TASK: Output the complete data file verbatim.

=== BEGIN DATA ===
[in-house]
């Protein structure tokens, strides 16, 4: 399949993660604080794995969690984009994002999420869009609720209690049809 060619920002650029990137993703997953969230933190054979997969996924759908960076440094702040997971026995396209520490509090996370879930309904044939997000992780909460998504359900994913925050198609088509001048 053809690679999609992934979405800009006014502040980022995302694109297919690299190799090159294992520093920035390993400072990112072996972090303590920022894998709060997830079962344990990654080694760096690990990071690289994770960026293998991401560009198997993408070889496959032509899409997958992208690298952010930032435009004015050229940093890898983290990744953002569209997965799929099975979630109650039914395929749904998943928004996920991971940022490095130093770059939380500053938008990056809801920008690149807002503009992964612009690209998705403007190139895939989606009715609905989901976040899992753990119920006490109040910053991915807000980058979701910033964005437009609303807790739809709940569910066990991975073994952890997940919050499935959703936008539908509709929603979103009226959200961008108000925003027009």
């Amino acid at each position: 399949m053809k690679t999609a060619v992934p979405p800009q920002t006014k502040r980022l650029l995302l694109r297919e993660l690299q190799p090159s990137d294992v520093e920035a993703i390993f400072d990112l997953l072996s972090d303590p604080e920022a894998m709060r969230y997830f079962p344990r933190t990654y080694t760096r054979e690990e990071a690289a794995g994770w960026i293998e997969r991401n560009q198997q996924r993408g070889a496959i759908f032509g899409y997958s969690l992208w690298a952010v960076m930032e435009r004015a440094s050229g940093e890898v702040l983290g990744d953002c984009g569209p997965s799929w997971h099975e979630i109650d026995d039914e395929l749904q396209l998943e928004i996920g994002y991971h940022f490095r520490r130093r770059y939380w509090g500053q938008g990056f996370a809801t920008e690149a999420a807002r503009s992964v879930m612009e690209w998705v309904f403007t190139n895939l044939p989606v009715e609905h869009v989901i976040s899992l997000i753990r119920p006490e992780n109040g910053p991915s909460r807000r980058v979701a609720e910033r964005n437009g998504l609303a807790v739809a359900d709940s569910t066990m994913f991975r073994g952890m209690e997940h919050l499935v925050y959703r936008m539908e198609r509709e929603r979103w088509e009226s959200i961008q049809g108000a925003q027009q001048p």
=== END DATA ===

[in-house]
């Protein structure tokens, strides 16, 4: 399949993660604080794995969690984009994002999420869009609720209690049809 060619920002650029990137993703997953969230933190054979997969996924759908960076440094702040997971026995396209520490509090996370879930309904044939997000992780909460998504359900994913925050198609088509001048 053809690679999609992934979405800009006014502040980022995302694109297919690299190799090159294992520093920035390993400072990112072996972090303590920022894998709060997830079962344990990654080694760096690990990071690289994770960026293998991401560009198997993408070889496959032509899409997958992208690298952010930032435009004015050229940093890898983290990744953002569209997965799929099975979630109650039914395929749904998943928004996920991971940022490095130093770059939380500053938008990056809801920008690149807002503009992964612009690209998705403007190139895939989606009715609905989901976040899992753990119920006490109040910053991915807000980058979701910033964005437009609303807790739809709940569910066990991975073994952890997940919050499935959703936008539908509709929603979103009226959200961008108000925003027009």
């Amino acid at each position: 399949m053809k690679t999609a060619v992934p979405p800009q920002t006014k502040r980022l650029l995302l694109r297919e993660l690299q190799p090159s990137d294992v520093e920035a993703i390993f400072d990112l997953l072996s972090d303590p604080e920022a894998m709060r969230y997830f079962p344990r933190t990654y080694t760096r054979e690990e990071a690289a794995g994770w960026i293998e997969r991401n560009q198997q996924r993408g070889a496959i759908f032509g899409y997958s969690l992208w690298a952010v960076m930032e435009r004015a440094s050229g940093e890898v702040l983290g990744d953002c984009g569209p997965s799929w997971h099975e979630i109650d026995d039914e395929l749904q396209l998943e928004i996920g994002y991971h940022f490095r520490r130093r770059y939380w509090g500053q938008g990056f996370a809801t920008e690149a999420a807002r503009s992964v879930m612009e690209w998705v309904f403007t190139n895939l044939p989606v009715e609905h869009v989901i976040s899992l997000i753990r119920p006490e992780n109040g910053p991915s909460r807000r980058v979701a609720e910033r964005n437009g998504l609303a807790v739809a359900d709940s569910t066990m994913f991975r073994g952890m209690e997940h919050l499935v925050y959703r936008m539908e198609r509709e929603r979103w088509e009226s959200i961008q049809g108000a925003q027009q001048p």